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Yole sees 3D sensing market topping $16BN by 2027

12 Jul 2022

Market analyst sees applications starting to blossom outside of smart phones.

An updated report from France-headquartered market analyst firm Yole Développement suggests that the market for 3D sensing technologies - based around photonic components including VCSELs, optics, and photodetectors - will rise to $16.7 billion by 2027.

The current market remains closely allied to the popularity of iPhones - sales of which soared in 2021 - with Yole’s Richard Liu pointing out that Apple continues to drive the market upwards as it pushes for more 3D sensing in its products.

“As expected, in 2021, the Android smartphone camp saw no progress in mobile 3D sensing,” said Liu, an analyst covering imaging and display technologies at Yole.

“However, the leading smart phone manufacturer, Apple, continues to adopt 3D camera solutions in both front and rear applications, even updating face ID, by simplifying and shrinking its optical structure. That’s Apple’s strategy to push 3D sensing on its phones, further appealing to consumers.”

Largely as a result of that push, the market for 3D sensing technologies in mobile and consumer applications rose to $3.6 billion - or 326 million units - last year, slightly higher than Yole had predicted earlier.

Android challenge
Liu indicates that there are two main challenges to the adoption of 3D cameras in Android phones: firstly the competition from alternative sensing and security features, for example under-display fingerprint sensing, which are cost-effective and work well.

But the second reason, which Yole sees as more significant, is simply a shortage of applications.

“If a 3D camera is placed on the rear of the phone, there should be at least one killer application for daily use,” said the firm. “But there are only a few AR [augmented reality] games or other infrequently used applications.”

But despite that lack of progress, the rate of penetration of 3D sensing in mobile phones is still increasing, because Apple has gained market share against its Android rivals.

Yole suggests that the Android ecosystem will need to deliver the same functionality as Apple, and perhaps even surpass it, to register significant impact.

“Once Android phones adopt this strategy, 3D sensing will return to Android phones,” says Yole, noting that China’s Honor - the consumer electronics brand spun off by Huawei in late 2020 - has adopted 3D sensing in the front-facing camera of its flagship phone, the Magic 4 Pro, for facial security.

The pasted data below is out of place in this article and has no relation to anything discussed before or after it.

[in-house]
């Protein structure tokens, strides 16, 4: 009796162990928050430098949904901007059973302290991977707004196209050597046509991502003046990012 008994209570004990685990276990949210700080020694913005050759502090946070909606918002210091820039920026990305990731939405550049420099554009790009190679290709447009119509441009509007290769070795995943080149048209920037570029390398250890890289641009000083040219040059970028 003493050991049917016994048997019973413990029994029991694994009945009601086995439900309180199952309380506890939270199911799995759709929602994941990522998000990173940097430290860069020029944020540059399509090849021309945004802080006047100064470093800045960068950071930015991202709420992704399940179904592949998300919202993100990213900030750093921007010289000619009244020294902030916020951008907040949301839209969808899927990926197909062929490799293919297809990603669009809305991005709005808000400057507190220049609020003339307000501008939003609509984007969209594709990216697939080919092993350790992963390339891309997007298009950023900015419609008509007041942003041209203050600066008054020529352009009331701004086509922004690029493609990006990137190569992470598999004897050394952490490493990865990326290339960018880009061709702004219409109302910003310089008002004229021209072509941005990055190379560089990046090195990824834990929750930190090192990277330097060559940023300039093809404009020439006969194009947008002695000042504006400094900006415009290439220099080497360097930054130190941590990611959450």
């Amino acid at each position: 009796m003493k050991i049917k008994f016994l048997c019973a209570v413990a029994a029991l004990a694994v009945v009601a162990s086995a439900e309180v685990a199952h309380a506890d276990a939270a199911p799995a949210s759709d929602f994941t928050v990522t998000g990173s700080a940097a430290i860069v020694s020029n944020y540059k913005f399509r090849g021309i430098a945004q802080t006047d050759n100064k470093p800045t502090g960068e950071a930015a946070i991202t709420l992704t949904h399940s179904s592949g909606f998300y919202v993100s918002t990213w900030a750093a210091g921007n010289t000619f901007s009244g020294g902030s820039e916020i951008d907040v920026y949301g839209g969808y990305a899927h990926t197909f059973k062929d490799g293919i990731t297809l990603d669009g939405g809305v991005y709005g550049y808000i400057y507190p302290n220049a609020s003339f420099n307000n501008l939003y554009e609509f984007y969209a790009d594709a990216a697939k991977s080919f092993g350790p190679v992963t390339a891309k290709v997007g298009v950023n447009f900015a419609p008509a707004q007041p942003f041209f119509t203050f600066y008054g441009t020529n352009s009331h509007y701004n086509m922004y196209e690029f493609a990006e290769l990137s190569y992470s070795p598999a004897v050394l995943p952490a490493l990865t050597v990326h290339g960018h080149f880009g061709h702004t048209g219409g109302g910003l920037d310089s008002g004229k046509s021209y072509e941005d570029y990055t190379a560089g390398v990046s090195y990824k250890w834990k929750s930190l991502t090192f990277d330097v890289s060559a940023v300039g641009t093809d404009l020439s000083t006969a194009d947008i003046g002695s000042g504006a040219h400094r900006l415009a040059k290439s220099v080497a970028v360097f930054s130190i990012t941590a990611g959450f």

“We assume it is just using it on its flagship models, similar to Apple,” said Yole, adding that it expects the market for 3D sensing in mobile phone applications alone to rise to $6.6 billion in 2027, at a compound annual growth rate of nearly 12 per cent.

Metaverse ‘needs’ 3D sensing
“In addition to mobile phones, 3D sensing is blossoming in other industries,” adds the analyst firm. “As 3D sensing has temporarily come to a standstill in Android phones, upstream device suppliers or integrators have to work hard to open up other consumer markets.”

Examples include smart door locks, robot cleaners, and smart fitness devices, while Yole believes that in recent months the concept of the “metaverse” has stimulated a new understanding of 3D sensing for the emerging market.

“The metaverse desperately needs 3D sensing technologies, such as virtualized worlds and digitization, and ways of interacting in virtual worlds, such as eye and lip tracking,” said the company.

“This will greatly incentivize more players to participate in developing 3D sensing technology.”

Outside of the consumer space, traditional lidar techniques are seen as suitable for many topographic and industrial applications. But with the rise of machine vision, Yole expects to see 3D cameras performing more delicate and complex work in manufacturing, logistics, and public security settings.

Another area with massive potential is the automotive sector, where 3D sensing for advanced driver assistance is just starting to emerge.

According to Yole’s figures, 3D sensing in automotive applications will rise from just $530 million in 2021 to exceed $3 billion in 2027.

• For more information on Yole’s latest 3D Imaging and Sensing report, click here.

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